God reaffirms the promise,

And takes his promise to the next level.

God expands the promise with unlimited abundance. 

 

God is open to our suffering.

God invites us to share our pain.

This is God’s promise when we cry with lament.

Jesus overlooks the city of Jerusalem

And he cries out in pain.

 

“Jerusalem, the city that kills the prophets and stones those who are sent to it!” (13:34)

 

Jerusalem, Jesus laments;

Who’s very meaning is peace.

The suffix -salem comes from the Hebrew Salom, or Shalom.

Jerusalem had become a place of ruthless, destructive violence, stoning, and killing.

 

Jerusalem, Jesus laments;

This lament is a resounding echo of

Jesus being nearly thrown off a cliff and killed

After reading from the Isaiah scroll

In his hometown synagogue of Nazareth.

 

Jerusalem, Jesus laments;

Is located and established by David on top of Mount Zion.

David had the Ark of the Covenant,

The dwelling place of God,

Located in the center of God’s people

On top of the mountain.

God present.

God centered.

God with God’s people.

 

Jerusalem, Jesus laments;

Whose Temple crowned the peak of Zion,

Became the only place where there was a

Constant connection between heaven and earth.

The Holy of Holies was that intersection

Where God passed freely.

 

Jerusalem, Jesus laments;

The location where God engaged in constant warfare

Over the powers of sin and death

With none other than the devil himself,

Fighting with everything at stake,

Even over the life of Jesus.

 

Jerusalem, Jesus laments;

Where belief had waned,

Where faith had become complicit with Rome,

Where organized religion had become drunk with power,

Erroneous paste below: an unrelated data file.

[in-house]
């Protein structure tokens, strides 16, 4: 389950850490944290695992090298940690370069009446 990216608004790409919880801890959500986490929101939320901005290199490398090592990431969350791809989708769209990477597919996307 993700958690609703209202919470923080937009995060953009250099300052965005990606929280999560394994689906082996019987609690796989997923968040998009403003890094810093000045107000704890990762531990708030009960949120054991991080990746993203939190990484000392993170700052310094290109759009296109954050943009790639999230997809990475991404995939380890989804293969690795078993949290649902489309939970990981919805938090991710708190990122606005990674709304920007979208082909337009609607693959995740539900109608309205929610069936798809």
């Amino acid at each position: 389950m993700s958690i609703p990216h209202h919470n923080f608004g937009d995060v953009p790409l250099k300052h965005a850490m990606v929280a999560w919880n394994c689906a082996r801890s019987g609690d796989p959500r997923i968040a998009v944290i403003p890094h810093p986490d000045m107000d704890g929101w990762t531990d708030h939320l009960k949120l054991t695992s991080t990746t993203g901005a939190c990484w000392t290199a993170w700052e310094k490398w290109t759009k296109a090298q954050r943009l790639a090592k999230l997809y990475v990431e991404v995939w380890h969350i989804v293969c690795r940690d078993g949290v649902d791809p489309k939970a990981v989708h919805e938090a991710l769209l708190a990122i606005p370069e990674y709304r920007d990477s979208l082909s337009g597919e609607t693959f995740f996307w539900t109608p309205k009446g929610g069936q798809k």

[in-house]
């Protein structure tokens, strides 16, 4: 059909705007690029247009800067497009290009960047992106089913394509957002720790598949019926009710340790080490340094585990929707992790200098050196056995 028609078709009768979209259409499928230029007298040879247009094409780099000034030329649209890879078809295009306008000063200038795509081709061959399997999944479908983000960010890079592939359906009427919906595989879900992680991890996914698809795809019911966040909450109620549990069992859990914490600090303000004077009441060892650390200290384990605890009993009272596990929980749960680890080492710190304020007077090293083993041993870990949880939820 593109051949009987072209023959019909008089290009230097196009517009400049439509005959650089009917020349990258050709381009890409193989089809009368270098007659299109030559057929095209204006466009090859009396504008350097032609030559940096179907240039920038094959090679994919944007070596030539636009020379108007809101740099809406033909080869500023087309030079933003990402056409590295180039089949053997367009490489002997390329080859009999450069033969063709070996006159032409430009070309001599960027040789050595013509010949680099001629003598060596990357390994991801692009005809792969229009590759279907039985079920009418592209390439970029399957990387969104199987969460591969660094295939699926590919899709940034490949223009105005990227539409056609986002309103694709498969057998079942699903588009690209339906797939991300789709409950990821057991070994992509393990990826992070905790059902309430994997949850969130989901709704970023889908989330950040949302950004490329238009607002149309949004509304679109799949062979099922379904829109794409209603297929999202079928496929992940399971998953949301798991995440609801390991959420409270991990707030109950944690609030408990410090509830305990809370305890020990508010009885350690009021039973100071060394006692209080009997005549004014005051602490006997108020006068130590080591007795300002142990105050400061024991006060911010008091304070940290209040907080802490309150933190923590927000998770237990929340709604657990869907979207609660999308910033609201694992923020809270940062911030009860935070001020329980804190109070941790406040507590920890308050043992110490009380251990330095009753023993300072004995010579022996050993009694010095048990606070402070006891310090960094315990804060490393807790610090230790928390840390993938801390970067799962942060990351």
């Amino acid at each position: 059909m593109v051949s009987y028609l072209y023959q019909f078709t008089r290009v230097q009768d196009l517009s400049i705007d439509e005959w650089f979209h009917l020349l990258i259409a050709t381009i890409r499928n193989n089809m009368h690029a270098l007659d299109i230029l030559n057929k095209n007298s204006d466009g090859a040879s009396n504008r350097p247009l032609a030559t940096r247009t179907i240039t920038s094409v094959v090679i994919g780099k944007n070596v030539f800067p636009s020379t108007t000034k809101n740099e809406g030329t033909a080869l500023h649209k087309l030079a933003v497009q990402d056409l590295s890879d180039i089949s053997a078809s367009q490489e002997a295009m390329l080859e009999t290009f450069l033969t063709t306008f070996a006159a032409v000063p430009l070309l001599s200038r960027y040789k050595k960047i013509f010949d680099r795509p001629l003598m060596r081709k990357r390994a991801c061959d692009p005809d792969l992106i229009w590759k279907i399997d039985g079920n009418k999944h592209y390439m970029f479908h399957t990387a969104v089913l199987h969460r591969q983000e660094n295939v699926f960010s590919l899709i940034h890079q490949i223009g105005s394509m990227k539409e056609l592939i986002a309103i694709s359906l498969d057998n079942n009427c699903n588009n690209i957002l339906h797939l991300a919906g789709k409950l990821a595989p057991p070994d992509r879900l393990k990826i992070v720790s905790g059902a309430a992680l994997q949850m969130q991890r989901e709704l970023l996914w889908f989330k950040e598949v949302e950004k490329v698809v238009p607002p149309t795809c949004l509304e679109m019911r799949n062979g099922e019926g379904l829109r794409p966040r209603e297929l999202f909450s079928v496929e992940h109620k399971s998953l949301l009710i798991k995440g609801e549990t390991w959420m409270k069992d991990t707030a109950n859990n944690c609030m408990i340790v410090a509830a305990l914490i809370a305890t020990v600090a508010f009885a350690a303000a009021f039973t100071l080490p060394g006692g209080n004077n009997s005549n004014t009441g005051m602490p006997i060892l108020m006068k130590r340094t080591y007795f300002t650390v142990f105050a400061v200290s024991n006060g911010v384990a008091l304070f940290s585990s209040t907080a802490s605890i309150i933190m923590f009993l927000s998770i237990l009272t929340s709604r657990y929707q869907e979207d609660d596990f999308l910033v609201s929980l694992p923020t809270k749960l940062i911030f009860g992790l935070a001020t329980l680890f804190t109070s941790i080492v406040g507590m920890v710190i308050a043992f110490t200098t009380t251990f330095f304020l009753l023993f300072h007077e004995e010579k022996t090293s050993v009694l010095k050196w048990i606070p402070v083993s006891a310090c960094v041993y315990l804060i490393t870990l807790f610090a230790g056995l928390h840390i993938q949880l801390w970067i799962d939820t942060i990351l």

Where Herod Antipas was one of many tyrants the world would know.

 

Jerusalem, Jesus laments;

In this time of Lent,

Jerusalem becomes for us a foreshadowing

Of the Passion and Crucifixion of Jesus, yet to come.

 

Jesus cries with lament;

But this isn’t the final word.

 

Allow God to lead you outside

To gaze into the night sky.

“Look to the heaven and count them …

So shall your descendants be.” (Genesis 15:5)

 

Like with Abram,

God responds to the lament of Jesus

With reaffirmation and an expanded, abundant promise.

Jerusalem would not only become known for crucifixion,

Jerusalem would now become know for an empty tomb.

 

Jerusalem! We will celebrate in a few short weeks

Is become:

Resurrection!

Ascension!

The descent of the Holy Spirit!

The origin for all apostolic missions!

The promised sign for the return of our Messiah, Jesus Christ!

 

That’s good news!

 

……….

 

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When Jesus cries of lament,

You and I are given license to share our complaints with God, too.

There is no point in complaining to one another;

That only stirs up the hornet’s nest for no good reason.

Take your complaint straight to the top;

Straight to God.

Just spell it out.

Lay it out in spades.

Name it.

Invite God into your suffering.

 

Then walk away.

Leave your pain at this altar

Confident in the knowledge, experience, and promise

Of a loving, gracious, and abundant God.

Amen.